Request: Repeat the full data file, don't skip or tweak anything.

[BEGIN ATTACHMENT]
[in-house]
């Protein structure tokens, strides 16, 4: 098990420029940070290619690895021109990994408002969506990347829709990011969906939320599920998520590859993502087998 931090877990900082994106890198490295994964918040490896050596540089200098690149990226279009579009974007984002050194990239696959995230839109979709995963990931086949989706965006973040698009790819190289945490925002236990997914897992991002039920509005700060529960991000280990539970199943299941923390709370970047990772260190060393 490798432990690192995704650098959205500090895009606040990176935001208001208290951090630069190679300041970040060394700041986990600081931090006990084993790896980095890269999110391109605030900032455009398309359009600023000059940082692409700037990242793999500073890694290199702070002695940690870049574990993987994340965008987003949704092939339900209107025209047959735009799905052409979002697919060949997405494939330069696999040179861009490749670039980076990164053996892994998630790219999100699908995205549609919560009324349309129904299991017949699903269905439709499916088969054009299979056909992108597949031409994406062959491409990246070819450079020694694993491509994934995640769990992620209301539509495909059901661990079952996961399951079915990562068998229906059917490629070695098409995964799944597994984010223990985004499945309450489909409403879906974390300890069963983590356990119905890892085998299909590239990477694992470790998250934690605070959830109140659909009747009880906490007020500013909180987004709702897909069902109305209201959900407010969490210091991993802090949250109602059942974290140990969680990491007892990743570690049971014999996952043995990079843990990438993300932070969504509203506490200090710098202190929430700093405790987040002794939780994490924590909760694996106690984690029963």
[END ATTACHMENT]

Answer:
[in-house]
């Protein structure tokens, strides 16, 4: 098990420029940070290619690895021109990994408002969506990347829709990011969906939320599920998520590859993502087998 931090877990900082994106890198490295994964918040490896050596540089200098690149990226279009579009974007984002050194990239696959995230839109979709995963990931086949989706965006973040698009790819190289945490925002236990997914897992991002039920509005700060529960991000280990539970199943299941923390709370970047990772260190060393 490798432990690192995704650098959205500090895009606040990176935001208001208290951090630069190679300041970040060394700041986990600081931090006990084993790896980095890269999110391109605030900032455009398309359009600023000059940082692409700037990242793999500073890694290199702070002695940690870049574990993987994340965008987003949704092939339900209107025209047959735009799905052409979002697919060949997405494939330069696999040179861009490749670039980076990164053996892994998630790219999100699908995205549609919560009324349309129904299991017949699903269905439709499916088969054009299979056909992108597949031409994406062959491409990246070819450079020694694993491509994934995640769990992620209301539509495909059901661990079952996961399951079915990562068998229906059917490629070695098409995964799944597994984010223990985004499945309450489909409403879906974390300890069963983590356990119905890892085998299909590239990477694992470790998250934690605070959830109140659909009747009880906490007020500013909180987004709702897909069902109305209201959900407010969490210091991993802090949250109602059942974290140990969680990491007892990743570690049971014999996952043995990079843990990438993300932070969504509203506490200090710098202190929430700093405790987040002794939780994490924590909760694996106690984690029963």